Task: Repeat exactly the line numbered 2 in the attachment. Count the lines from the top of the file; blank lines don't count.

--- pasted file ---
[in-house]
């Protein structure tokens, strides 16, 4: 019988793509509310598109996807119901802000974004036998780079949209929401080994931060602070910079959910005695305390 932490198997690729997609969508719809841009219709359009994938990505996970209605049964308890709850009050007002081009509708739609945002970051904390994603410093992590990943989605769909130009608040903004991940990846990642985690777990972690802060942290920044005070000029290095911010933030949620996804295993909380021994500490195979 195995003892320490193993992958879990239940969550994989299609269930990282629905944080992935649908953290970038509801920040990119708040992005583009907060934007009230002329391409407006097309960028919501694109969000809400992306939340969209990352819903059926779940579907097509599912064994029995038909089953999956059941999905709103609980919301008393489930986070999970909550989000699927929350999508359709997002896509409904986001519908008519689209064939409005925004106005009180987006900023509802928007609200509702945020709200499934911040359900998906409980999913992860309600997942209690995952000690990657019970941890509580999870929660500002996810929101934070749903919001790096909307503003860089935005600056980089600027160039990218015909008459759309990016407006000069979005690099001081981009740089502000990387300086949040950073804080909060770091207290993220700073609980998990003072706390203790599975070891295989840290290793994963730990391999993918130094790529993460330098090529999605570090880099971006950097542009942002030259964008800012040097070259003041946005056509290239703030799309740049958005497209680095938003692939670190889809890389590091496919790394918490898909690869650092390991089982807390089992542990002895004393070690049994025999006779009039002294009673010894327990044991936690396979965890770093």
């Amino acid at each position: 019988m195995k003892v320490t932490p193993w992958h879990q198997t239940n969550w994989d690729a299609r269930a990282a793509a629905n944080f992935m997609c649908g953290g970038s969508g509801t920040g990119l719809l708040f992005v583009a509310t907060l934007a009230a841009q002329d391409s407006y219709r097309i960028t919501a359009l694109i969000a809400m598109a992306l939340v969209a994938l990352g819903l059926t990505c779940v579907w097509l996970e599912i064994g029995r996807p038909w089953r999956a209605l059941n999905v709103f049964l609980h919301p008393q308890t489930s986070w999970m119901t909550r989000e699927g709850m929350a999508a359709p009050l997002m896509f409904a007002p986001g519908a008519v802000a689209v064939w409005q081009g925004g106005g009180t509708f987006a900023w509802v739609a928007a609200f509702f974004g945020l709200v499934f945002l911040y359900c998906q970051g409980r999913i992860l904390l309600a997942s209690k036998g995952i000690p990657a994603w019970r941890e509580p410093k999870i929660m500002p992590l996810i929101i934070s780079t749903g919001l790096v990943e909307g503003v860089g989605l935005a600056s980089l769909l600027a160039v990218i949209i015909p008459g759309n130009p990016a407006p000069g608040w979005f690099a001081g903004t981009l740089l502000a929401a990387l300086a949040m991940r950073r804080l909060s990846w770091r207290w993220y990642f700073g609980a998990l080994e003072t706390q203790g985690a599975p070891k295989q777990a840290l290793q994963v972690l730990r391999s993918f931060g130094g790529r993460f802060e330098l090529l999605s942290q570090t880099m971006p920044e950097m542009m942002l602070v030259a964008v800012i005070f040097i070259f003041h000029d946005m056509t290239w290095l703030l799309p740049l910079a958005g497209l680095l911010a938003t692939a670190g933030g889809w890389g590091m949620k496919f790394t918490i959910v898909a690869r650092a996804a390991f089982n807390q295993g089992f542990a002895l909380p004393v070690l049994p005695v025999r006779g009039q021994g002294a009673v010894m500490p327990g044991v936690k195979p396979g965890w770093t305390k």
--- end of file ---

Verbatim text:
């Protein structure tokens, strides 16, 4: 019988793509509310598109996807119901802000974004036998780079949209929401080994931060602070910079959910005695305390 932490198997690729997609969508719809841009219709359009994938990505996970209605049964308890709850009050007002081009509708739609945002970051904390994603410093992590990943989605769909130009608040903004991940990846990642985690777990972690802060942290920044005070000029290095911010933030949620996804295993909380021994500490195979 195995003892320490193993992958879990239940969550994989299609269930990282629905944080992935649908953290970038509801920040990119708040992005583009907060934007009230002329391409407006097309960028919501694109969000809400992306939340969209990352819903059926779940579907097509599912064994029995038909089953999956059941999905709103609980919301008393489930986070999970909550989000699927929350999508359709997002896509409904986001519908008519689209064939409005925004106005009180987006900023509802928007609200509702945020709200499934911040359900998906409980999913992860309600997942209690995952000690990657019970941890509580999870929660500002996810929101934070749903919001790096909307503003860089935005600056980089600027160039990218015909008459759309990016407006000069979005690099001081981009740089502000990387300086949040950073804080909060770091207290993220700073609980998990003072706390203790599975070891295989840290290793994963730990391999993918130094790529993460330098090529999605570090880099971006950097542009942002030259964008800012040097070259003041946005056509290239703030799309740049958005497209680095938003692939670190889809890389590091496919790394918490898909690869650092390991089982807390089992542990002895004393070690049994025999006779009039002294009673010894327990044991936690396979965890770093």